German Shepherd Dogs-Don't You Just Love Them!

Your German Shepherd
Puppy's New Home

Your German Shepherd puppy's new home will be an exciting experience for your new dog, but it will be very strange to him at first. He will want to explore his new home so be sure to let him explore with you and show him where to relieve himself as he will be very excited!
Don't forget that he will be very tired after traveling and exploring his new home so don't expect too much the first day.

Your German Shepherd Dog puppy should have his 'own place' in your home, with his own comfortable dog bed or basket to sleep in at night - and somewhere quiet. After his exercise and his meal, and after you have taken him outside to relieve himself, then place him in his bed, he should be tired after all his physical activity.

Talk to him, then stroke him gently and place him in his bed with the command 'stay'. Each time he tries to get out of his bed, put him back and repeat the command. After repeating this several times, putting him back each time, he will get the message and understand what you want him to do.

Your German Shepherd puppy should  feel safe, comfortable and secure in his new home, and you must spend the time to make him feel comfortable and relaxed, especially the first time you bring your new puppy home. You cannot even begin training your puppy until he is relaxed and not nervous of his new home - let him explore with you, show him around your home - he will be very excited!

You must start as you mean to go on - remember........ you're the Boss!
Note: Always allow your German Shepherd puppy to have his bone or some toys in his bed place, so he will feel comfortable and at ease in his bed.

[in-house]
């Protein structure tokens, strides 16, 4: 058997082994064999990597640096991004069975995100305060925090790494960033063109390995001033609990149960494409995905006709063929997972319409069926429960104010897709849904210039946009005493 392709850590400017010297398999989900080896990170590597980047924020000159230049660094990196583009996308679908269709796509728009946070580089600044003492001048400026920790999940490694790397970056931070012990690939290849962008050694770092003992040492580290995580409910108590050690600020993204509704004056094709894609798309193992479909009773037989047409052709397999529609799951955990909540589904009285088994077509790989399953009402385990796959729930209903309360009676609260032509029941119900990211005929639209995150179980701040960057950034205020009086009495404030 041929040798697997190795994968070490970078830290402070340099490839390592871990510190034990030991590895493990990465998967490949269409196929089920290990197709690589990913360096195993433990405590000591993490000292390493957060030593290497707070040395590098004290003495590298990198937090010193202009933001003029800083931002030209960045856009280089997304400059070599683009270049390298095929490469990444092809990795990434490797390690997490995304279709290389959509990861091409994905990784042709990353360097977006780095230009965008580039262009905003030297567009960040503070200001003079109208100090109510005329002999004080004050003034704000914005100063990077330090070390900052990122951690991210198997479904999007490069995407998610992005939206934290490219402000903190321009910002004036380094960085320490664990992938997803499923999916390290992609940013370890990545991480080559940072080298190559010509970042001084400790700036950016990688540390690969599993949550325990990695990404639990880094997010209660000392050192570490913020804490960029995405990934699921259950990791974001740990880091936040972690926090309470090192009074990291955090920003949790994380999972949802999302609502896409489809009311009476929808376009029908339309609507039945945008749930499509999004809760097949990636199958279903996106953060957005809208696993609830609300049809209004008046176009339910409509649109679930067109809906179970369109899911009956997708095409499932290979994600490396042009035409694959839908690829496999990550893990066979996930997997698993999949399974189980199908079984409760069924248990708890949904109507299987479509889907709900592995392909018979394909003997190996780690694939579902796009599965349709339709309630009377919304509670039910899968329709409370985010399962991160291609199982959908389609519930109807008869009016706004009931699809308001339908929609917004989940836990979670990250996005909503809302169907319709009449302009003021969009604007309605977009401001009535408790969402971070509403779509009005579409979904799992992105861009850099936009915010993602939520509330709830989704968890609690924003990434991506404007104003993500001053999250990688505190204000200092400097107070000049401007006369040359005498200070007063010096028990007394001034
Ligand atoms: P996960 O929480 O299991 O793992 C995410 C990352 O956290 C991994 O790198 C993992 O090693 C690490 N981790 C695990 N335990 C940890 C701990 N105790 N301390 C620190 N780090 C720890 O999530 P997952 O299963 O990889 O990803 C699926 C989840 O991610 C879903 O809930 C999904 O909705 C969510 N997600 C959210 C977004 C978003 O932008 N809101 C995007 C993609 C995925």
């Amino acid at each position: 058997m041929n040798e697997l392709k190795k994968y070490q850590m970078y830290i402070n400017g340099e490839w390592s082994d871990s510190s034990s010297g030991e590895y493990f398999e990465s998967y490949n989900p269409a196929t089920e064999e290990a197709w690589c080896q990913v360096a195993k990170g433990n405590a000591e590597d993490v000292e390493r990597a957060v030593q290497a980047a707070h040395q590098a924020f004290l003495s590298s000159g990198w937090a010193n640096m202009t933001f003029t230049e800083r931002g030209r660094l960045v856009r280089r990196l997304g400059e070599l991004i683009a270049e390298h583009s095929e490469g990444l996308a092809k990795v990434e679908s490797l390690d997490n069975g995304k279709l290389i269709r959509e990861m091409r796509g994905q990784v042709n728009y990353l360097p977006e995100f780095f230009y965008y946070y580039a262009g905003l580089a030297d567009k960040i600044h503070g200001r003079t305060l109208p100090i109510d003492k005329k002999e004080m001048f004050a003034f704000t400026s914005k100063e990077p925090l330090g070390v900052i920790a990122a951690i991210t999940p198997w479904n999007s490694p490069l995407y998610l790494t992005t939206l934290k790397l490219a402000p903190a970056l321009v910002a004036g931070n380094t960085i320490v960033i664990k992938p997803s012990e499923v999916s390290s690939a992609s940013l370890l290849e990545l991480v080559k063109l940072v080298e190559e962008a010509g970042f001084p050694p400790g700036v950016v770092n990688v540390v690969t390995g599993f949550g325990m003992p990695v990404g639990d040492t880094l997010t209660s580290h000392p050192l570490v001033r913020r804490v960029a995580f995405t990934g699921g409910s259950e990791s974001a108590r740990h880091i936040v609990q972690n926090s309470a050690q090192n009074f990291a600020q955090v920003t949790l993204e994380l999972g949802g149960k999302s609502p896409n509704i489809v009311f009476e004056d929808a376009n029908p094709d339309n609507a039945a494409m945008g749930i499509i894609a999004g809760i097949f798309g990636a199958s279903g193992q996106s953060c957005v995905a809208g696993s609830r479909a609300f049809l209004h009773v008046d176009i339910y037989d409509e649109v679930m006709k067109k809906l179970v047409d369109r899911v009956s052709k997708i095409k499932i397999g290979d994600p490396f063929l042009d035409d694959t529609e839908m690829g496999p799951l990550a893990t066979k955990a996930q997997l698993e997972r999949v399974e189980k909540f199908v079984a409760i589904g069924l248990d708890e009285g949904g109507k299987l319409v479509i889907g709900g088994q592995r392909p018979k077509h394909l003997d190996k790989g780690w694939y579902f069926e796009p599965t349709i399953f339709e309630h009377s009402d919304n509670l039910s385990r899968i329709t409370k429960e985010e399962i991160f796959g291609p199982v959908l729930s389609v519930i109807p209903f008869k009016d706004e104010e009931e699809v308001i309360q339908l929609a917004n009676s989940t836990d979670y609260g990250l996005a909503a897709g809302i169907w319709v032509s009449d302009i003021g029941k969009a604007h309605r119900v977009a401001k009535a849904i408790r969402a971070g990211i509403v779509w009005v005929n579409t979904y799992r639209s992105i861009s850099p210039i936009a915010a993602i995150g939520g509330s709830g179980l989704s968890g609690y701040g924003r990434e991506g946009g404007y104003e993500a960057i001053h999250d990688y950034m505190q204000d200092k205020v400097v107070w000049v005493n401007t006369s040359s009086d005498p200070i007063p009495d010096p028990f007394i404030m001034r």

The Ultimate House Training Guide
check this out for tips and help with house training your new puppy

german-shepherd-dog-puppy-in-garden2 german-shepherd-dog-puppy-in-the-garden
Guy - Our little German Shepherd Puppy

Keeping Your Puppy Safe and Secure

Your German Shepherd puppy's new home must be safe and secure for him, it's important that you clear clothing items (and especially shoes!) away from his reach otherwise he will regard them as toys for him to play with i.e. chew!
Make certain that all electrical items are put out of harms ways and any decorative items that may get damaged if knocked over.

Before taking your new German Shepherd puppy out in your back yard - you must take certain precautions in order to keep your puppy safe. These are fairly straight forward and simple steps to take.

  • Decide what areas he will be allowed in and make sure that this designated area is properly enclosed and secure i.e. all fenced in and gated so he cannot roam out into the street.
  • Make sure that there are no hidden obstacles or things laying about e.g. broken glass that he could injure himself on, or any garden tools (e.g. lawnmower) or garden chemicals left outside (e.g. weedkiller).
  • Make sure that any electrical equipment is unplugged and removed out of harms way.
Dogs, especially young puppies are very inquisitive - so be warned - their curiosity will lead them to get in / get on / get up or get under whatever is around! They have to be educated as to what is good or bad for them and it is up to you to keep an eye on them at all times in this early stage of their development, and make sure that they are kept out of harms way.

                                     Tsara as a young German Shepherd puppy

You need to start house training your puppy in order to make sure that he is prevented from chewing items of furniture, your shoes or even chewing electrical cables.
A German Shepherd puppy is naturally curious and will investigate anything and start chewing it to find out what it is.
A human being will use their hands and feet - but a dog will use it's mouth.

Dog chewing is a major problem facing many new dog owners and is the main reason why adopted and rescue dogs, or young puppies will get returned or even taken to the local animal shelter.

check this out for tips and help with house training your new puppy

Training your
German Shepherd puppy is not difficult but it should be started straight away while the puppy is small and has not picked up any bad habits, and is easier to control. As he gets older - he gets bigger! Training your puppy will then be a little harder and require more of your time and more perserverence.

So after you have brought your new puppy home and he has had a few days to explore and 'settle in', you must begin house training and start to lay down the ground rules.

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